TikTok and the Teenage Girl

TikTok and the Teenage Girl

By Claire Graman

TikTok and the Teenage Girl

Though TikTok is popular for all, expected to pass 1.2 billion users next year, young people have made the platform what it is, and specifically young women. According to The Atlantic, an estimated 40% of TikTok users are between 16-24, with a significant portion even younger than that, and there are far more female than male users. Teenage girls have made TikTok their own. It looks like there’s no limit to the creativity that occurs between TikTok and the teenage girl.

What is TikTok?

TikTok is a short video sharing platform. Think YouTube but for even smaller attention spans. You can infinitely scroll through suggested videos or follow specific users to see their latest content. Though there are limitations, the diversity of topics is huge. To give you an idea, here some channels I enjoy seeing: a henna tattoo artist, a farm with fluffy red cows, and a dog named Bunny.  Bunny talks by pressing buttons with prerecorded words. There are delightful personalities like Tobin Mitnick, who introduces himself as “a Jew who loves trees.”

TikTok actually reminds me of the nickelodeons of early cinema (which was also extremely popular with women). Random, short motion-pictures play infinitely. If you don’t like one, another will play soon. But instead of wandering in off the street and paying a nickel, you laze about your house. The app is free (except for some personal information).

Adding Your Voice to TikTok

Unlike nickelodeons, however, you can interact with these motion pictures, tailoring your feed and uploading your own videos. It’s the perfect post-modern medium. TikTok allows you to add your unique spin, asserting your individuality despite using repeated, recycled art. For example, in TikTok, you will hear the same songs over and over as they become shorthand for specific topics or scenarios. One is a remix sampling of the 1960s Shangri-Las song “Remember (Walking in the Sand)” but pitched higher. When the words “Oh no, oh no, oh no, oh no, oh no” begin, the song is synced to some comical mishap happening in the video, like a prank gone awry or a cute animal doing something silly.

It’s strange but fitting that The Shangri-Las, a teen girl band from the 1960s that epitomized youth culture of the time, is omnipresent on TikTok. This is one way to observe the connection between TikTok and the teenage girl.

Gender Politics: A failure to moderate

What then are the gender politics of TikTok? Like most social media platforms there are misogynist trolls, who can make hateful content as well as comments. TikTok very often fails to moderate them. Furthermore, the app’s algorithms overshadow people of color and appropriation occurs. Fourteen-year-old Jalaiah Harmon created the viral dance craze “the Renegade,” but a white teen, Charli D’Amelio, with her then 26 million followers, got the credit for it. Common Sense Media has a helpful parental guide on keeping teens safe on TikTok.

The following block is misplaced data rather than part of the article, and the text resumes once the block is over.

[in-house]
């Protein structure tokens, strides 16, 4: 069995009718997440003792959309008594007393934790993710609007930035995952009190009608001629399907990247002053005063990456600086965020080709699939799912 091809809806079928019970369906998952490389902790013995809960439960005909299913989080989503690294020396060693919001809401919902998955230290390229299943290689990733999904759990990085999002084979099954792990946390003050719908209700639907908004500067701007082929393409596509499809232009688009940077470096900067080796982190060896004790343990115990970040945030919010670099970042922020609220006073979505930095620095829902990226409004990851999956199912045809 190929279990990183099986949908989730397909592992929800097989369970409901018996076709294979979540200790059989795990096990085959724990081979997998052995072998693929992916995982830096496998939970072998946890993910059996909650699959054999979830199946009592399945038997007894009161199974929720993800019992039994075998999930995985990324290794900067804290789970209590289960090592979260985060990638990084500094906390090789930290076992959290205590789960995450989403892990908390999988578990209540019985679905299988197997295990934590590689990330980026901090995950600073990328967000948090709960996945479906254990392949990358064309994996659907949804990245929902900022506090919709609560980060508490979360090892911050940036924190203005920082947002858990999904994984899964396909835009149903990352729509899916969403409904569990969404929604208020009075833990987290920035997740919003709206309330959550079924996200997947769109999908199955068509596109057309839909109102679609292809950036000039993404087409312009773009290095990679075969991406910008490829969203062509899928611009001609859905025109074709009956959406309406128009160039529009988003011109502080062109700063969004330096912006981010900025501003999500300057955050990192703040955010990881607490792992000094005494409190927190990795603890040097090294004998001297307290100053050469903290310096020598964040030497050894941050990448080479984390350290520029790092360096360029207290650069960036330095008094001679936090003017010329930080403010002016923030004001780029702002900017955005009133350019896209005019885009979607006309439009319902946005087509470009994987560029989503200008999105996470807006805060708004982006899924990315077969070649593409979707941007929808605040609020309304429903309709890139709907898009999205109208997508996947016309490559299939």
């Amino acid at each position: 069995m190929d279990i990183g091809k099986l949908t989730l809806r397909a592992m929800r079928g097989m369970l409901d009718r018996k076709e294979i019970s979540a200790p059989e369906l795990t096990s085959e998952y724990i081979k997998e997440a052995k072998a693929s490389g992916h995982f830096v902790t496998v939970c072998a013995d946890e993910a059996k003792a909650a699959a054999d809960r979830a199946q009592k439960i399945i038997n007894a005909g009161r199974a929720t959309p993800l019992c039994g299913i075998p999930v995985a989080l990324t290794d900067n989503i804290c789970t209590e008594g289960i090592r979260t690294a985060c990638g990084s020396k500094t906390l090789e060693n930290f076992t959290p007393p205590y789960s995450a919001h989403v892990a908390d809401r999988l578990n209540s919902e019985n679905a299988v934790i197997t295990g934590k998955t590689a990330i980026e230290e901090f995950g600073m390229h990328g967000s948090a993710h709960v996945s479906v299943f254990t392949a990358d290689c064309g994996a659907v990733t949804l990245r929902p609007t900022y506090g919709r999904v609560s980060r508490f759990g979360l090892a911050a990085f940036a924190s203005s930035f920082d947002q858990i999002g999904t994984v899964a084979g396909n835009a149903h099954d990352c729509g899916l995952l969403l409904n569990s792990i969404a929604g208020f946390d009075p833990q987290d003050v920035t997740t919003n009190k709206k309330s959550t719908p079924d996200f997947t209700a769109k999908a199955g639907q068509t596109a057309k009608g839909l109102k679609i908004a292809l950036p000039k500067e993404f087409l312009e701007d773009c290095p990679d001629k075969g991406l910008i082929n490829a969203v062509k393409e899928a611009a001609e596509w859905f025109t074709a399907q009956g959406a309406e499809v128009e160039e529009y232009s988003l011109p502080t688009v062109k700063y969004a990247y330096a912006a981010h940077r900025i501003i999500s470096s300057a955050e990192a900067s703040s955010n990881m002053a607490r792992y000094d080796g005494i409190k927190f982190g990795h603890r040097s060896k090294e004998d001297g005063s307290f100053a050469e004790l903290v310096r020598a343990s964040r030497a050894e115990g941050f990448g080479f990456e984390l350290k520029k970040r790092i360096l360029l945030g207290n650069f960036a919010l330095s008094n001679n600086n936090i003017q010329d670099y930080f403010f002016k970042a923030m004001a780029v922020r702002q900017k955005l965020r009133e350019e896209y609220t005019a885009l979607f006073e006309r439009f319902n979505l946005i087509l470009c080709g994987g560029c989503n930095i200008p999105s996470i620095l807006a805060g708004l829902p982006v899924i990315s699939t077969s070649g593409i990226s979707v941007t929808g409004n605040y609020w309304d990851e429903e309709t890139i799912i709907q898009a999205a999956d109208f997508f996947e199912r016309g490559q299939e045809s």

Girls Shaping Media

Ultimately, however, the platform gives girls the power to create and shape their media and to communicate with other girls. This can be powerful. In this fascinating article, Monica Castillo argues TikTok fosters performative feminism and raises consciousness about gender issues. For example, some teen girls dance with texts or voicemails from emotionally abusive ex-boyfriends. This demonstrates to other girls what this type of abuse looks like, while also triumphantly rejecting this controlling behavior.

Media scholar, Melanie Kennedy, argues that TikTok celebrates girlhood (though she notes, and criticizes, that this is a particular type of girlhood—namely white, slim, and affluent). Yet a place as large as TikTok has its diversity, and in fact it can be a safe haven for people of certain identities to come together, like the LGBTQ+ community. And the one thing that ideally connects all women, #feminism, has generated a whopping 782 million views.

Like any aspect of the internet, there are good and bad aspects to TikTok, but most of it is accessible: free, convenient, and popular. Film history teaches us that when technology becomes more accessible, art gets more creative. Lighter, cheaper cameras allowed French New Wave directors to film on the streets, aesthetically and ideologically breaking away from studio films. VHS technology aided the birth of Nollywood, Nigeria’s booming film industry.

I believe YouTube, TikTok, and other user-created video platforms has and will continue to shape the future of cinema. And I’m thrilled to see that TikTok and the teenage girl will lead the way into this future.

For more on empowering girls, read The Power of Teen Girls.

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